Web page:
Innocence (Finishing Line Press, 2017) is available https://www.amazon.com/Innocence-Patricia-Carragon/dp/1635341523

A Poem by Rachael Ikins

A Bowl of Berries


I step barefoot out of steam dreams
early morning, three note celebration
robin on the roof, cardinal voices chiding
their fledglings, sparrow chatter and
a lone seagull swooping
through, sounds like a cat or
a lost child.

Scents of July lilies and milkweed fill the air.
Green everywhere. Blackcap vines’
curlicue tangles at the foot of walnut trunk,
glossy red and purpling fruits beg
my fingers, my lips,
turn purple too.

Small moths fuss among grass stems. Insects,
wings like lace flutter across the yard. Childhood
summers and a bowl of berries for
my grandfather’s birthday.

He was so easy to gift, berries and a fresh caught bass
fried in sweet butter, summer presents
a child could create.






Rachael Ikins is a 2016 Pushcart, 2013 CNY Book Award nominee, award winning poet/artist. Her artwork has appeared in one-woman and group exhibits in Syracuse galleries and from Hamilton to Albany and the NYS Fair and her writing in journals around the world. 7/17 she juried into SUM a show by PATF at Point of Contact Gallery, Syracuse. She has been featured poet/artist at Caffe Lena in Saratoga Springs, Tyler Gallery SUNY Oswego 2017, Aaduna fundraiser 2017 Auburn, NY and at Palace Poetry, Syracuse NY. April 2018 she will feature at Word Revisited through the Cayuga Museum, Auburn, NY. Rachael founded and moderated Monday Night Poetry at Sushi Blues, feature & open mic, Hamilton NY.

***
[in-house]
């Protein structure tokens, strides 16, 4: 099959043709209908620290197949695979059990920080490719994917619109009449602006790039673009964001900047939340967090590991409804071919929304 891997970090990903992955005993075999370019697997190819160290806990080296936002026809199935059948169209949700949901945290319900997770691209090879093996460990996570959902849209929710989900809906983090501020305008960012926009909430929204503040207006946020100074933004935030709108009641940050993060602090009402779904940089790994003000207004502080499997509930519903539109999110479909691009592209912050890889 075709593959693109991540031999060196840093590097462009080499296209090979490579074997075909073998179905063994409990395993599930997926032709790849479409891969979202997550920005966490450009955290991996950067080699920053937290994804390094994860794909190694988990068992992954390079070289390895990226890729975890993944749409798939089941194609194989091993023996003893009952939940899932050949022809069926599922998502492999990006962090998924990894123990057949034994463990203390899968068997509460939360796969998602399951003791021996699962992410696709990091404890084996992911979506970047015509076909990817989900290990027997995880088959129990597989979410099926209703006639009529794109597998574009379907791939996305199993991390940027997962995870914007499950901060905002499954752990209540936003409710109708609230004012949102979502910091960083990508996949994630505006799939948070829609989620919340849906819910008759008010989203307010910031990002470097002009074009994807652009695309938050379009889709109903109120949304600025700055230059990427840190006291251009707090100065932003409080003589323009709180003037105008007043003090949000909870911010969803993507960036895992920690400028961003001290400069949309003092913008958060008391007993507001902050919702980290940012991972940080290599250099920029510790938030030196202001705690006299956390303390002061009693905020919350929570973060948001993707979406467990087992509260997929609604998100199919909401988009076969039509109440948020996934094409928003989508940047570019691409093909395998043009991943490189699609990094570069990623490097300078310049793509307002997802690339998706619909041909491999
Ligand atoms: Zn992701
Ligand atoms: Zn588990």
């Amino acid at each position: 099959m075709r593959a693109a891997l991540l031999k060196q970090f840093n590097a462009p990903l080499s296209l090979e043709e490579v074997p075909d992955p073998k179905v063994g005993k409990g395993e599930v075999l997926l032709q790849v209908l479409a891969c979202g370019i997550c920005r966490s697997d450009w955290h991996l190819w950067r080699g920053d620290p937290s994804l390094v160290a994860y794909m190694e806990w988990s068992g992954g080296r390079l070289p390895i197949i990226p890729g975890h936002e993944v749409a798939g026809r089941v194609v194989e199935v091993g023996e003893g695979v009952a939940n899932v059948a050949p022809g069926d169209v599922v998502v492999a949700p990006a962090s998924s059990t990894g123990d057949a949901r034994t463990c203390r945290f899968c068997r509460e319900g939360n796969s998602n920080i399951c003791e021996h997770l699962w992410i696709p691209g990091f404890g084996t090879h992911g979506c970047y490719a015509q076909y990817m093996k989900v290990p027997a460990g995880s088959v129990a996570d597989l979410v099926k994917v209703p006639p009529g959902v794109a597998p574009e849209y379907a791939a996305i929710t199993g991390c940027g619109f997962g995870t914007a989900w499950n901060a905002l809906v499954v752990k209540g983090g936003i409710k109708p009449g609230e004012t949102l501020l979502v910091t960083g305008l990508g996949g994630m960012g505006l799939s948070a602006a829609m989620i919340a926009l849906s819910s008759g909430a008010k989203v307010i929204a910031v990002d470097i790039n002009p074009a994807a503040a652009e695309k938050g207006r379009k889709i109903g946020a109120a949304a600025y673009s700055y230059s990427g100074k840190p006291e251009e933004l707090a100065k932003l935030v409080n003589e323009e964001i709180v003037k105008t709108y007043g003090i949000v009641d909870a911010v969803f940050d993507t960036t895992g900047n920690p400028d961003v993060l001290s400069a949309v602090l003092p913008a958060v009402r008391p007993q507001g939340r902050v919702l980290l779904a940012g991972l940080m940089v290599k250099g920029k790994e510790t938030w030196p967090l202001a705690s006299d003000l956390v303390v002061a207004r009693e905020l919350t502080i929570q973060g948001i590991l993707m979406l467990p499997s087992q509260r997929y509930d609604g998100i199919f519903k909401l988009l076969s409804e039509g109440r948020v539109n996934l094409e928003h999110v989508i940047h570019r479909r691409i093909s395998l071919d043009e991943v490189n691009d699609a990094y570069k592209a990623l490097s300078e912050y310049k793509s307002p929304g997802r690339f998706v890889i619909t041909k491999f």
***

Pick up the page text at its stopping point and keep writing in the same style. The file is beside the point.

She has published 6 chapbooks and a novel, covers by Rachael. The novel “Totems” (Log Cabin Books) is her first illustrated book. Clare Birdsongs Publishing will release her first full length poetry collection “Just Two Girls” 8/17.
Rachael is a member of NLAPW. She belongs to Associated Artists of CNY and other guilds. She lives on Star Lake in Foxfire with her dogs cats, and salt water fish tank filled with creatures that glow in the dark, many plants, books, and her garden.

A Poem by Laurel S. Peterson



The mermaid wants nothing
so much as to stretch her legs,
to step from her fishy tail,
and walk. But she is not equipped
for that freedom, her destiny chosen for her
by frightened sailors and drunken fishermen,
who tell tales about her out of school.

In the masses of seaweed reaching up
to the light from the sea floor,
those men myth-make women who can drag
them under, desire so engulfing
that drowning seems preferable to living with it.

Why should she, unfree as she is,
not take revenge on her makers,
as perhaps all women should,
as perhaps all men fear.
Instead, they clutch each other tightly,
sink into the weedy depths.